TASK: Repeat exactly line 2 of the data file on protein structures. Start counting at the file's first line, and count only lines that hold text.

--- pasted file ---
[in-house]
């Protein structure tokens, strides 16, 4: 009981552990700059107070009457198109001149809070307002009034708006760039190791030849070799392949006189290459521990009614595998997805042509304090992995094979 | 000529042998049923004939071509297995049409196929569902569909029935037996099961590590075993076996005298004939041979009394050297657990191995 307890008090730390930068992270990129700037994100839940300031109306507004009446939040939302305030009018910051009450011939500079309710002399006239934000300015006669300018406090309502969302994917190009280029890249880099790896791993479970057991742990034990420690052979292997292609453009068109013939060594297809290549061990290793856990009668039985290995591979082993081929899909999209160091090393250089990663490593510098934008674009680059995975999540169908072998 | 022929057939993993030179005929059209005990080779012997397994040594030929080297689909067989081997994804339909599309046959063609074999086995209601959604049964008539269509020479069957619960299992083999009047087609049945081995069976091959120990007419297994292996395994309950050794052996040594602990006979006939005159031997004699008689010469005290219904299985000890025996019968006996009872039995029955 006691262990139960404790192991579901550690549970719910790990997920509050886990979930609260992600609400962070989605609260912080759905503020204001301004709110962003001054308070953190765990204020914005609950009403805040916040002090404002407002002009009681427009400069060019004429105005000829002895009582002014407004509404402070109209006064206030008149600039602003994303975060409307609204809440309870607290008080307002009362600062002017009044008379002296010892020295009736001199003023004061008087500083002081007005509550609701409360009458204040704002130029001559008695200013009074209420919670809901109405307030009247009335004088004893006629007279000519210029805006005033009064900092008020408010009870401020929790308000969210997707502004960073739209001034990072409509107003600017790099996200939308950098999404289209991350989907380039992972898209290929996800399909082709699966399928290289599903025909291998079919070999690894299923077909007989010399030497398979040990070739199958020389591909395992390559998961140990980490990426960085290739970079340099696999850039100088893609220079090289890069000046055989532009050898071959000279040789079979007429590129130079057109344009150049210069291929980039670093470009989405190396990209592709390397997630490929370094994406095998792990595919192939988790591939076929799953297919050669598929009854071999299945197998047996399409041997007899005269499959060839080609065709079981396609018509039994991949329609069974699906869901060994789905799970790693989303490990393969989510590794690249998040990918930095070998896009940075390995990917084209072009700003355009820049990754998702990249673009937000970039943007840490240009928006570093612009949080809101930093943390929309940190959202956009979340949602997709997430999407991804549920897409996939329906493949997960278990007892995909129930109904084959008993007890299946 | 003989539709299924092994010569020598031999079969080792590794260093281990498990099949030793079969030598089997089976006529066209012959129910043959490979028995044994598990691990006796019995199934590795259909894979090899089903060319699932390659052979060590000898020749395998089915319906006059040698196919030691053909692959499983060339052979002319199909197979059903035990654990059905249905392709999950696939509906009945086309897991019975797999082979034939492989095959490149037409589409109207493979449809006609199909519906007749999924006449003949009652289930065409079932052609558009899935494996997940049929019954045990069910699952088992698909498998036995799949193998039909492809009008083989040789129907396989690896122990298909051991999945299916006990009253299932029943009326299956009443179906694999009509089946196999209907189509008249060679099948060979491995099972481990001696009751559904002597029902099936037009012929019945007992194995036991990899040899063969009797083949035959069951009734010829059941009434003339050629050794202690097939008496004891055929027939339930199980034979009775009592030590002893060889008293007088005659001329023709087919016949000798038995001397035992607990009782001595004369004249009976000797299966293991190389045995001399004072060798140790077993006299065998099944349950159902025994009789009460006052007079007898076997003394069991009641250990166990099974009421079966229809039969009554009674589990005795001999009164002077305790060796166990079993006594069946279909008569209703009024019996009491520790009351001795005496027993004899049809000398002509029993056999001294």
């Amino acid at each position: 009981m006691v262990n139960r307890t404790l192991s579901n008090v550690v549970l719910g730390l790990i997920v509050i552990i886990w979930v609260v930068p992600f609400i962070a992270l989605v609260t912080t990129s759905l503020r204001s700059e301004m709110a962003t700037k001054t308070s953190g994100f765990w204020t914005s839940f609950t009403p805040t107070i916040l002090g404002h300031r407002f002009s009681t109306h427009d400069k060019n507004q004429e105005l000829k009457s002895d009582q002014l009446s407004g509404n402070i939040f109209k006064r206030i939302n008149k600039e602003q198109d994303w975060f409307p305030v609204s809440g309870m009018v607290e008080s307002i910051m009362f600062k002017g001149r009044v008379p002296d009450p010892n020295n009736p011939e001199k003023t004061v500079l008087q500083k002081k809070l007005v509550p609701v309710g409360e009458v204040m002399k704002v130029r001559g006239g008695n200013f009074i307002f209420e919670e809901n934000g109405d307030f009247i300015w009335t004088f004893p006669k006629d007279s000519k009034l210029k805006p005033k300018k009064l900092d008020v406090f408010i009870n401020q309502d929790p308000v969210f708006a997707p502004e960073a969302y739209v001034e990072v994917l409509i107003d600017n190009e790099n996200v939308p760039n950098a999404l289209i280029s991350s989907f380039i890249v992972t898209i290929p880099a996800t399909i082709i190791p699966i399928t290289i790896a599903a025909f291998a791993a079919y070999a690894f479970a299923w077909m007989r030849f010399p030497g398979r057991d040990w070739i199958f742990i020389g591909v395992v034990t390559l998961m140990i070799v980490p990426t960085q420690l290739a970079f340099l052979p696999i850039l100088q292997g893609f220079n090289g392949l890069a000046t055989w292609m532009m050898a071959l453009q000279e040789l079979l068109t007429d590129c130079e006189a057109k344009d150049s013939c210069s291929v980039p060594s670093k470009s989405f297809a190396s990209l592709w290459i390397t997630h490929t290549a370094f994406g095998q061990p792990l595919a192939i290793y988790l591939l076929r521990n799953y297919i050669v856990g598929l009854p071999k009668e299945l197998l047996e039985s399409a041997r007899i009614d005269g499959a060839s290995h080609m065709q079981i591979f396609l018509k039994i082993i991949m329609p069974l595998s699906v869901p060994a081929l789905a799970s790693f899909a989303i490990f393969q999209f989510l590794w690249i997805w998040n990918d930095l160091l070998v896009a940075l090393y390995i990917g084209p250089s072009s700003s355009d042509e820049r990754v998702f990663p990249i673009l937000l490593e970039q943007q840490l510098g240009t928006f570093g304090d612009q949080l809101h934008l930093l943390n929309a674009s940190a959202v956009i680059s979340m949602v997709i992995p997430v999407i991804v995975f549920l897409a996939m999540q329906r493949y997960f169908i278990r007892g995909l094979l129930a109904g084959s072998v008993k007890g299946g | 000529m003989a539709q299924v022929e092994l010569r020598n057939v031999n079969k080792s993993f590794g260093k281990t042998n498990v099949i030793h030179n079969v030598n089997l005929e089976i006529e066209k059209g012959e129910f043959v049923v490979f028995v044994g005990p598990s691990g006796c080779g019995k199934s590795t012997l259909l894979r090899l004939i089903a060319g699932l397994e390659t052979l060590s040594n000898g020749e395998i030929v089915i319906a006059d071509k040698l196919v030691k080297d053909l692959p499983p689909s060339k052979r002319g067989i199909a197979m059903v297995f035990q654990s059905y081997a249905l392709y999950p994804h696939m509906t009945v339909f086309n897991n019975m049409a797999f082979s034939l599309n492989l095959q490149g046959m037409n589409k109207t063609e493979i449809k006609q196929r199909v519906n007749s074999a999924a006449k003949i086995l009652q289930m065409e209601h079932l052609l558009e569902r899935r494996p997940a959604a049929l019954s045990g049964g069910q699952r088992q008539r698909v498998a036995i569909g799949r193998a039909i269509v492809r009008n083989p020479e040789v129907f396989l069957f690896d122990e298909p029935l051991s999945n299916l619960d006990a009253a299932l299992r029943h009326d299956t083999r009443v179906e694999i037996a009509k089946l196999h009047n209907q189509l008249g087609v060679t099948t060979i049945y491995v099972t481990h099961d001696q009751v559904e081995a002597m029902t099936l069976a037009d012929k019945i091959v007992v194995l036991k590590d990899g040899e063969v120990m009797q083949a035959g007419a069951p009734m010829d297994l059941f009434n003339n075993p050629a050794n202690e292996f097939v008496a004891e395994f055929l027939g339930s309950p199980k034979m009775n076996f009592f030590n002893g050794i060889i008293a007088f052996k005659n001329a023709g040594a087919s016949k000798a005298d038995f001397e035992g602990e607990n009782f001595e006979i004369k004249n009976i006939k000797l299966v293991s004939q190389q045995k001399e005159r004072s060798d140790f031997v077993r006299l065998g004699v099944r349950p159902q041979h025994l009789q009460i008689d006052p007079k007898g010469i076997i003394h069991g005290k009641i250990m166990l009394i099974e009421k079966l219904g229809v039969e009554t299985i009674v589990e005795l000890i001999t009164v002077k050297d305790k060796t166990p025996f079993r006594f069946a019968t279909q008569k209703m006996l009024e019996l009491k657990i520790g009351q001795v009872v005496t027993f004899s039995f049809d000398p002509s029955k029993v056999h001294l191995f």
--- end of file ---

């Protein structure tokens, strides 16, 4: 009981552990700059107070009457198109001149809070307002009034708006760039190791030849070799392949006189290459521990009614595998997805042509304090992995094979 | 000529042998049923004939071509297995049409196929569902569909029935037996099961590590075993076996005298004939041979009394050297657990191995 307890008090730390930068992270990129700037994100839940300031109306507004009446939040939302305030009018910051009450011939500079309710002399006239934000300015006669300018406090309502969302994917190009280029890249880099790896791993479970057991742990034990420690052979292997292609453009068109013939060594297809290549061990290793856990009668039985290995591979082993081929899909999209160091090393250089990663490593510098934008674009680059995975999540169908072998 | 022929057939993993030179005929059209005990080779012997397994040594030929080297689909067989081997994804339909599309046959063609074999086995209601959604049964008539269509020479069957619960299992083999009047087609049945081995069976091959120990007419297994292996395994309950050794052996040594602990006979006939005159031997004699008689010469005290219904299985000890025996019968006996009872039995029955 006691262990139960404790192991579901550690549970719910790990997920509050886990979930609260992600609400962070989605609260912080759905503020204001301004709110962003001054308070953190765990204020914005609950009403805040916040002090404002407002002009009681427009400069060019004429105005000829002895009582002014407004509404402070109209006064206030008149600039602003994303975060409307609204809440309870607290008080307002009362600062002017009044008379002296010892020295009736001199003023004061008087500083002081007005509550609701409360009458204040704002130029001559008695200013009074209420919670809901109405307030009247009335004088004893006629007279000519210029805006005033009064900092008020408010009870401020929790308000969210997707502004960073739209001034990072409509107003600017790099996200939308950098999404289209991350989907380039992972898209290929996800399909082709699966399928290289599903025909291998079919070999690894299923077909007989010399030497398979040990070739199958020389591909395992390559998961140990980490990426960085290739970079340099696999850039100088893609220079090289890069000046055989532009050898071959000279040789079979007429590129130079057109344009150049210069291929980039670093470009989405190396990209592709390397997630490929370094994406095998792990595919192939988790591939076929799953297919050669598929009854071999299945197998047996399409041997007899005269499959060839080609065709079981396609018509039994991949329609069974699906869901060994789905799970790693989303490990393969989510590794690249998040990918930095070998896009940075390995990917084209072009700003355009820049990754998702990249673009937000970039943007840490240009928006570093612009949080809101930093943390929309940190959202956009979340949602997709997430999407991804549920897409996939329906493949997960278990007892995909129930109904084959008993007890299946 | 003989539709299924092994010569020598031999079969080792590794260093281990498990099949030793079969030598089997089976006529066209012959129910043959490979028995044994598990691990006796019995199934590795259909894979090899089903060319699932390659052979060590000898020749395998089915319906006059040698196919030691053909692959499983060339052979002319199909197979059903035990654990059905249905392709999950696939509906009945086309897991019975797999082979034939492989095959490149037409589409109207493979449809006609199909519906007749999924006449003949009652289930065409079932052609558009899935494996997940049929019954045990069910699952088992698909498998036995799949193998039909492809009008083989040789129907396989690896122990298909051991999945299916006990009253299932029943009326299956009443179906694999009509089946196999209907189509008249060679099948060979491995099972481990001696009751559904002597029902099936037009012929019945007992194995036991990899040899063969009797083949035959069951009734010829059941009434003339050629050794202690097939008496004891055929027939339930199980034979009775009592030590002893060889008293007088005659001329023709087919016949000798038995001397035992607990009782001595004369004249009976000797299966293991190389045995001399004072060798140790077993006299065998099944349950159902025994009789009460006052007079007898076997003394069991009641250990166990099974009421079966229809039969009554009674589990005795001999009164002077305790060796166990079993006594069946279909008569209703009024019996009491520790009351001795005496027993004899049809000398002509029993056999001294």